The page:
Librarians have spent a great deal of time looking at ways to encourage the younger set – Millenials, as they’re called – to visit and use the library. In a terrific post, Stephen Abram reminds us not forget the folks on the other end of the age spectrum – seniors. He references a report by the U.S. Census Bureau, 65+ in the United States.
Here at MPOW we’ve got a wonderful program going called Senior Techies. A team is going around to libraries, training seniors of how to use a computer, how to use email, how to use a digital camera, and how to scan photos. The response has been overwhelming, and the stories are funny, and heartwarming, and eye-opening.
One couple wanted to learn email so they could communicate with their son, who was stationed in Iraq. The mayor of one town joined the class to learn email. The local Santa also attended.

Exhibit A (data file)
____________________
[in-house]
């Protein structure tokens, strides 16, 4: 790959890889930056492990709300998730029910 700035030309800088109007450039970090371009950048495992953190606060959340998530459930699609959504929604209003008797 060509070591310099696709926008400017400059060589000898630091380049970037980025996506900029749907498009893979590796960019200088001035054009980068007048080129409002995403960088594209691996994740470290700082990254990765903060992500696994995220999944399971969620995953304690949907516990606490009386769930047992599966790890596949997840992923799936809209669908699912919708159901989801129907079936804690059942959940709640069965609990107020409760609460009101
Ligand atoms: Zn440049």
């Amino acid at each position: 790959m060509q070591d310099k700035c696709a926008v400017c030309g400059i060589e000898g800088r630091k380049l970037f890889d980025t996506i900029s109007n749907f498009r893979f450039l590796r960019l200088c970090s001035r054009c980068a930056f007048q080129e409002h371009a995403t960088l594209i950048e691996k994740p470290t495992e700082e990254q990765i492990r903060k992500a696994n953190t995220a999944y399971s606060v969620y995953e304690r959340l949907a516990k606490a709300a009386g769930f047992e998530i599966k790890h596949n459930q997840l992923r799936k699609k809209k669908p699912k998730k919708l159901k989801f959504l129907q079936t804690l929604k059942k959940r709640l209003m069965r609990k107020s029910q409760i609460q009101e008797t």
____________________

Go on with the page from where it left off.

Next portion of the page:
One man shared with the trainer (Ann) that he hadn’t been in a library since 1954. He wasn’t sure about being there, but his wife had dragged him in. Ann assured him that he was more than welcome, and that there was much the library could offer him. He had left school in eighth grade, and wasn’t sure his reading skills were good enough for him to use the library.
Now, this opens up a whole philosophical discussion. Why hadn’t this man been in a library since Eisenhower was in office? What had his previous experience been that he felt so unwelcome? Are we doing the same thing today, alienating people who won’t visit a library again until 2056???